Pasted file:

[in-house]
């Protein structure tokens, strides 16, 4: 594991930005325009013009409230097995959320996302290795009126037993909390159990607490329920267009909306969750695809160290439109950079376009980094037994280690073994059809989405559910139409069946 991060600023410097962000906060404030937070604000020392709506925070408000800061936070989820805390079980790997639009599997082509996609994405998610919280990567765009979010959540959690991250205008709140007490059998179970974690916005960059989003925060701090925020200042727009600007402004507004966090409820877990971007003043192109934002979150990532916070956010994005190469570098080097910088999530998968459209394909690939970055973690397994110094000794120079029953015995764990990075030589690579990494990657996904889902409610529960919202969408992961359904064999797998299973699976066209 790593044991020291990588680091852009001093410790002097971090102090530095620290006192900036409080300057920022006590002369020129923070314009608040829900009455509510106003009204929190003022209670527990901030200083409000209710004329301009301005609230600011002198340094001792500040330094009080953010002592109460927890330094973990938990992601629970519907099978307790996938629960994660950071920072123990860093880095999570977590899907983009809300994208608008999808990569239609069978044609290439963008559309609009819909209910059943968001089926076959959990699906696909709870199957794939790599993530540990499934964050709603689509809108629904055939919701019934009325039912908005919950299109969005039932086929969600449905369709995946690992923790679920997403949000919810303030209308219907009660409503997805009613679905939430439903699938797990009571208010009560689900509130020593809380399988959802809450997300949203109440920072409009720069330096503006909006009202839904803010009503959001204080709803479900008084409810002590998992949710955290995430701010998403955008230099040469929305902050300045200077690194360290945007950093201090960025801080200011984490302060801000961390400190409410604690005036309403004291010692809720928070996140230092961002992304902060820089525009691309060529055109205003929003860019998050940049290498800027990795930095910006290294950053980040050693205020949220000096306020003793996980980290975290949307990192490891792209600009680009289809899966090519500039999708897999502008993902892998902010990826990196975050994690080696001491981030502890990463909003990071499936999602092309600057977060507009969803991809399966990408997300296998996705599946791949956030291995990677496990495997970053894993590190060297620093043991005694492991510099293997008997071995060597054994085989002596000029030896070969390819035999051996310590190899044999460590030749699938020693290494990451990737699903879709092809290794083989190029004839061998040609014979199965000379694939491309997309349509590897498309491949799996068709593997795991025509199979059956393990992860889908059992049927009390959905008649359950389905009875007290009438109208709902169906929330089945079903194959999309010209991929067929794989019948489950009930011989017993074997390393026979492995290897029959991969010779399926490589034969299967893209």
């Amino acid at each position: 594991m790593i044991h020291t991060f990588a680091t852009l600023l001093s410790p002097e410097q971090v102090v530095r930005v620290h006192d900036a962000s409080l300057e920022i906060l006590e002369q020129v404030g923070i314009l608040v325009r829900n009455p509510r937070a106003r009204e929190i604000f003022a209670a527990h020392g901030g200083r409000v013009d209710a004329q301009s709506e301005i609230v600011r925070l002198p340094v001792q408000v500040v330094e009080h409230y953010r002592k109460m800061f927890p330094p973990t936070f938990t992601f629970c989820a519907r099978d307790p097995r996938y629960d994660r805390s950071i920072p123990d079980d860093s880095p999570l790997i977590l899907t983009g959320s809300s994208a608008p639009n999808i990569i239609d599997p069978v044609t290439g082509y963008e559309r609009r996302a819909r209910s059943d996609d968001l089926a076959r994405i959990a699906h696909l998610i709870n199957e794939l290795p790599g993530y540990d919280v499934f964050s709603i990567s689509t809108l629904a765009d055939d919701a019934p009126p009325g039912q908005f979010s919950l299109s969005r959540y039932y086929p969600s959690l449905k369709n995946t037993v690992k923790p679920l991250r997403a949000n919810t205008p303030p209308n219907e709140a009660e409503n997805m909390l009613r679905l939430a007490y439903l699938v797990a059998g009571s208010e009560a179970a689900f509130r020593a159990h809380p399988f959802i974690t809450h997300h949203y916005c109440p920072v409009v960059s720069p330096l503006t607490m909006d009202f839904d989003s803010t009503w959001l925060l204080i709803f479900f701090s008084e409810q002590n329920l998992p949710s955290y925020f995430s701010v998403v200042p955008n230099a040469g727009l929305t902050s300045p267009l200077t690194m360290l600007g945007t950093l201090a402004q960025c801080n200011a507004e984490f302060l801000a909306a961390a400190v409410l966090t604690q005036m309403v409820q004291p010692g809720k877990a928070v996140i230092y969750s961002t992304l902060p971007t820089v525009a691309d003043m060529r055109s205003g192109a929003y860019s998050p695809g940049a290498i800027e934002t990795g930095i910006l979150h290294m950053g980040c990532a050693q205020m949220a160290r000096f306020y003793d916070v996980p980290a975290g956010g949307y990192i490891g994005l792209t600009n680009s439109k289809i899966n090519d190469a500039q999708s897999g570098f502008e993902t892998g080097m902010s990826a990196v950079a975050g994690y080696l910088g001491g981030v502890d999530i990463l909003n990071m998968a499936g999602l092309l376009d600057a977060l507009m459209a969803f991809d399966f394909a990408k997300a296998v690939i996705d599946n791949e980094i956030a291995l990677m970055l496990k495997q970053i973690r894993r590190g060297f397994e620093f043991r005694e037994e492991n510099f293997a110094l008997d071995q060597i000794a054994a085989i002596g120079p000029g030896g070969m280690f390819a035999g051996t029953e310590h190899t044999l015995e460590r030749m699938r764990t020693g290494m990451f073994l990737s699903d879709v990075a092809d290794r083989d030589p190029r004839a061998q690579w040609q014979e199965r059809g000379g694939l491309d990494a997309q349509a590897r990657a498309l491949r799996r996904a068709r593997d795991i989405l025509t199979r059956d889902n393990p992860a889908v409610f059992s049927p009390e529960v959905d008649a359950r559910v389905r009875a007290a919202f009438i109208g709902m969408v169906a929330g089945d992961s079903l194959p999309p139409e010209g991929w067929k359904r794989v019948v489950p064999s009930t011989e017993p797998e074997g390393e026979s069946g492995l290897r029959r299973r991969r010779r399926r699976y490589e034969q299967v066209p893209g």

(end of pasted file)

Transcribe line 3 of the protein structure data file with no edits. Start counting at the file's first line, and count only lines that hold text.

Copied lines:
């Amino acid at each position: 594991m790593i044991h020291t991060f990588a680091t852009l600023l001093s410790p002097e410097q971090v102090v530095r930005v620290h006192d900036a962000s409080l300057e920022i906060l006590e002369q020129v404030g923070i314009l608040v325009r829900n009455p509510r937070a106003r009204e929190i604000f003022a209670a527990h020392g901030g200083r409000v013009d209710a004329q301009s709506e301005i609230v600011r925070l002198p340094v001792q408000v500040v330094e009080h409230y953010r002592k109460m800061f927890p330094p973990t936070f938990t992601f629970c989820a519907r099978d307790p097995r996938y629960d994660r805390s950071i920072p123990d079980d860093s880095p999570l790997i977590l899907t983009g959320s809300s994208a608008p639009n999808i990569i239609d599997p069978v044609t290439g082509y963008e559309r609009r996302a819909r209910s059943d996609d968001l089926a076959r994405i959990a699906h696909l998610i709870n199957e794939l290795p790599g993530y540990d919280v499934f964050s709603i990567s689509t809108l629904a765009d055939d919701a019934p009126p009325g039912q908005f979010s919950l299109s969005r959540y039932y086929p969600s959690l449905k369709n995946t037993v690992k923790p679920l991250r997403a949000n919810t205008p303030p209308n219907e709140a009660e409503n997805m909390l009613r679905l939430a007490y439903l699938v797990a059998g009571s208010e009560a179970a689900f509130r020593a159990h809380p399988f959802i974690t809450h997300h949203y916005c109440p920072v409009v960059s720069p330096l503006t607490m909006d009202f839904d989003s803010t009503w959001l925060l204080i709803f479900f701090s008084e409810q002590n329920l998992p949710s955290y925020f995430s701010v998403v200042p955008n230099a040469g727009l929305t902050s300045p267009l200077t690194m360290l600007g945007t950093l201090a402004q960025c801080n200011a507004e984490f302060l801000a909306a961390a400190v409410l966090t604690q005036m309403v409820q004291p010692g809720k877990a928070v996140i230092y969750s961002t992304l902060p971007t820089v525009a691309d003043m060529r055109s205003g192109a929003y860019s998050p695809g940049a290498i800027e934002t990795g930095i910006l979150h290294m950053g980040c990532a050693q205020m949220a160290r000096f306020y003793d916070v996980p980290a975290g956010g949307y990192i490891g994005l792209t600009n680009s439109k289809i899966n090519d190469a500039q999708s897999g570098f502008e993902t892998g080097m902010s990826a990196v950079a975050g994690y080696l910088g001491g981030v502890d999530i990463l909003n990071m998968a499936g999602l092309l376009d600057a977060l507009m459209a969803f991809d399966f394909a990408k997300a296998v690939i996705d599946n791949e980094i956030a291995l990677m970055l496990k495997q970053i973690r894993r590190g060297f397994e620093f043991r005694e037994e492991n510099f293997a110094l008997d071995q060597i000794a054994a085989i002596g120079p000029g030896g070969m280690f390819a035999g051996t029953e310590h190899t044999l015995e460590r030749m699938r764990t020693g290494m990451f073994l990737s699903d879709v990075a092809d290794r083989d030589p190029r004839a061998q690579w040609q014979e199965r059809g000379g694939l491309d990494a997309q349509a590897r990657a498309l491949r799996r996904a068709r593997d795991i989405l025509t199979r059956d889902n393990p992860a889908v409610f059992s049927p009390e529960v959905d008649a359950r559910v389905r009875a007290a919202f009438i109208g709902m969408v169906a929330g089945d992961s079903l194959p999309p139409e010209g991929w067929k359904r794989v019948v489950p064999s009930t011989e017993p797998e074997g390393e026979s069946g492995l290897r029959r299973r991969r010779r399926r699976y490589e034969q299967v066209p893209g």